98% OF SOCIAL IMPACT TARGETS FOR EDUCATION ARE MISALIGNED WITH WHAT THE WORLD NEEDS
By Anne Millar-Durrant and Jane Fiona Cumming
Young people are a collective voice for global action. The strength of this voice is wholly reliant on a key ingredient – education. Whilst progress to educate children worldwide has been made, there’s still a way to go. This blog examines the role for business in enabling all young people to get access to education.
“The beautiful thing about learning is nobody can take it away from you.”
The official definition of the social threshold for education is Adult population (aged 15+) who are illiterate and children aged 12-15 out of school¹.
Our 2020 research revealed that businesses’ social impact targets are not aligned with what the world actually needs.
Targets for the social threshold of education are not set at the scale required to make a difference in the world. We found that just 2.5% of the 240 companies we reviewed had set targets at a scale to ensure everyone meets our basic social thresholds.
As awareness of the financial impacts of human capital grows in 2020, and investors become more focused on the topic, we expect and want to see more companies prioritising their investment in human capital – especially in the way of education. Access to education is key, not just to fuel businesses growth, but to achieve the basic social thresholds needed for humanity to survive.
Although education throughout the world has been increasing over the last century, 14% of the world’s population are unable to read or write. Sub-Saharan Africa remains the most affected region with 202.2 million adults (3% of the world’s population) suffering with illiteracy².
Literacy rates around the world in 2018 (World Bank)³. This map highlights the areas of highest literacy (dark blue) to lowest literacy (light blue). The countries in white are not reported.
A lack of education makes it incredibly difficult to break the cycle of poverty. Children from low income families are more likely to have a decreased school readiness⁴ and are more likely to drop out of school. In a USA study, students from families with the lowest 20% of income were five times more likely to leave high school than students who came from high-income families⁵. Lack of an education is a key factor in lifelong poverty, and consequently these people will continue to be left behind.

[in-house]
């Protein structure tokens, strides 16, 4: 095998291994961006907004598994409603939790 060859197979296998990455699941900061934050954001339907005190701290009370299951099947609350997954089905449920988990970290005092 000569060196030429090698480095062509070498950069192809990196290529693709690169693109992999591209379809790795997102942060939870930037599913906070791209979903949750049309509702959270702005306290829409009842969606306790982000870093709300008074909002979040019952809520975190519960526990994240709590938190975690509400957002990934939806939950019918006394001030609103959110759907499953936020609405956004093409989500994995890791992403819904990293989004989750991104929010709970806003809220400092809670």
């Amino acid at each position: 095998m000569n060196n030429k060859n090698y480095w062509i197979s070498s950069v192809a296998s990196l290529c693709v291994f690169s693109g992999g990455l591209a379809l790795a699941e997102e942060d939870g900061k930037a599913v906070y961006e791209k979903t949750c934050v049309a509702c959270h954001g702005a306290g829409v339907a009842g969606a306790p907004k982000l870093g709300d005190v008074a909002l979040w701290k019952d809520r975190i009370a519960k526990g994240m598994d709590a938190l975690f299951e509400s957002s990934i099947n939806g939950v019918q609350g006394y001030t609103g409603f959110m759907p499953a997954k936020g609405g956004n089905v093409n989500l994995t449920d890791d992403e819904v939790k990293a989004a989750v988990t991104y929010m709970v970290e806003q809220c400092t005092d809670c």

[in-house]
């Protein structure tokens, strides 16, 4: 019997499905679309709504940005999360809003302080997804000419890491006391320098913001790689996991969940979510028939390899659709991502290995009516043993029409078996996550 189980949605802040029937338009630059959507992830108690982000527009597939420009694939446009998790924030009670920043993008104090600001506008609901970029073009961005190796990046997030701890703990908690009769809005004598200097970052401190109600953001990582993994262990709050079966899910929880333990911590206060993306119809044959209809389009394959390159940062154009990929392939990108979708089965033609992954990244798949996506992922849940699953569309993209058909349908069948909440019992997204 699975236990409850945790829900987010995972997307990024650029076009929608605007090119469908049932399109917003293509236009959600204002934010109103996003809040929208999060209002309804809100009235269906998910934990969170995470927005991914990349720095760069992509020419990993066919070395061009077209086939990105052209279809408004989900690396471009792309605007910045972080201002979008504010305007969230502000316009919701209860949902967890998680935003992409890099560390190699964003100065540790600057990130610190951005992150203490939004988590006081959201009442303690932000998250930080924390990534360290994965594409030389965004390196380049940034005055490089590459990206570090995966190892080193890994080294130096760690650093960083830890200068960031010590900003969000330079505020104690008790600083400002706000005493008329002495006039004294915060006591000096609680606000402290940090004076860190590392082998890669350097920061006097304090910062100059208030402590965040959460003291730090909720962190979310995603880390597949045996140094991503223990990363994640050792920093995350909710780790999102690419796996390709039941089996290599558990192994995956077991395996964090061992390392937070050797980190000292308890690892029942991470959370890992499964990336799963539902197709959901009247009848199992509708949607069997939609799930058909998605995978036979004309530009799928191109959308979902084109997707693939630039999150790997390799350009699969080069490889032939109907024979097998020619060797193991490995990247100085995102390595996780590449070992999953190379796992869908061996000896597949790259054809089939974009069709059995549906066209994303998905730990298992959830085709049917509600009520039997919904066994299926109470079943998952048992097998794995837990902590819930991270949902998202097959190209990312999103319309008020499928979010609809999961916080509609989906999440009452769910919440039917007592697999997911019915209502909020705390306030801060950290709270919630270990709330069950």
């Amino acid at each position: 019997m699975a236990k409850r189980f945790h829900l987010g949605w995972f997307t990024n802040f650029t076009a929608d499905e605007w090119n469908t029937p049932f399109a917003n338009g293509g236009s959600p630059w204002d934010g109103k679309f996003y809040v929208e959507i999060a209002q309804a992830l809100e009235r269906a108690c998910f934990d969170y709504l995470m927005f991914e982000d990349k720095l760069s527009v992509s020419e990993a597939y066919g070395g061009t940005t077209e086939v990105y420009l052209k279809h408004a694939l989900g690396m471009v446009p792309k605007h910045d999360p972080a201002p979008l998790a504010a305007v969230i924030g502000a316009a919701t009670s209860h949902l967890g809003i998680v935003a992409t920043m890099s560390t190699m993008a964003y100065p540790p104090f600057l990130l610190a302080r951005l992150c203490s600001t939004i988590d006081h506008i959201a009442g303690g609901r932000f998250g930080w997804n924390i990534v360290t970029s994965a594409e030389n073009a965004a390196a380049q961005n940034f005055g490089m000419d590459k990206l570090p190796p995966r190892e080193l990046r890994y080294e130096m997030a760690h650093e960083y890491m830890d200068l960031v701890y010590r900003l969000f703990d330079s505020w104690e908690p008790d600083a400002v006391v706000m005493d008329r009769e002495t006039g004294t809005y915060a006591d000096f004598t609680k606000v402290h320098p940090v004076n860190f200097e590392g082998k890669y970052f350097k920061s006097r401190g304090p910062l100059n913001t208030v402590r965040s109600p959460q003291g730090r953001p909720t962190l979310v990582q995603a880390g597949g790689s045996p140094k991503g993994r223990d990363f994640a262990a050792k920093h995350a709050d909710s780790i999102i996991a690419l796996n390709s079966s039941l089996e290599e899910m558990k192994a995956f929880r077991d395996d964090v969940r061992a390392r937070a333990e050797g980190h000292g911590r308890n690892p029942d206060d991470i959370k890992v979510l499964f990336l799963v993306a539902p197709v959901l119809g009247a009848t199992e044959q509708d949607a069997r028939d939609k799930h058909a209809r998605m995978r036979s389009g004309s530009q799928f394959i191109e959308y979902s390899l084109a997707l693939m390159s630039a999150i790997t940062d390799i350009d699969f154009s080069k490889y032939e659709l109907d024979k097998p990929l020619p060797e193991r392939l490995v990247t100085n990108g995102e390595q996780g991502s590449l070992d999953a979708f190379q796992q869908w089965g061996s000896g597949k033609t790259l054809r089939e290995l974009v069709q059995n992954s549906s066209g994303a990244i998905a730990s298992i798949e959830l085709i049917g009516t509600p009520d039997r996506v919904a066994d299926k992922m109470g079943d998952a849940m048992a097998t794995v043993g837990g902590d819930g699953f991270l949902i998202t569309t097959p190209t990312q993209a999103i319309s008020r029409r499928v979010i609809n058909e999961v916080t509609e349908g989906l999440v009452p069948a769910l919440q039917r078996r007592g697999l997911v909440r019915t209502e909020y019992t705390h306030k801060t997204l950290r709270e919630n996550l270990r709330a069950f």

An education impacts every aspect of life, from health and sex education to language and religion. Consequently, people who have less education are more likely to suffer from a variety of adverse health outcomes as well as being less likely find a job and earn a living wage⁶.
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So, what is the implication for businesses? In a macro sense, how can an economy expect its productivity to rise without skilled workers, and how are countries supposed to develop sustainably if the people are not empowered with the skills to do so?
Businesses report that they struggle to recruit school and college leavers with the essential skills needed for work⁷. If companies are unable to hire and retain enough employees with the skills to meet current demand, they might need to redeploy existing personnel, increase reliance on subcontractors or increase employee compensation levels. The knowledge and skills of workers available in the labour supply is a key factor for both business and economic growth⁸.
What can businesses do?
Create schemes to help, for example coding courses, CV writing and interview skills
Support women and girls, for example in STEM areas
Donate to charities with specific literacy programmes such as Save the Children⁹
Leave no-one behind – create time bound targets that can impact the global population beyond your company.
Are you on board for providing education to your employees and the wider society?
If you are interested in assessing the impact you could, or do, make on social thresholds please contact us (https://www.article13.com/contact).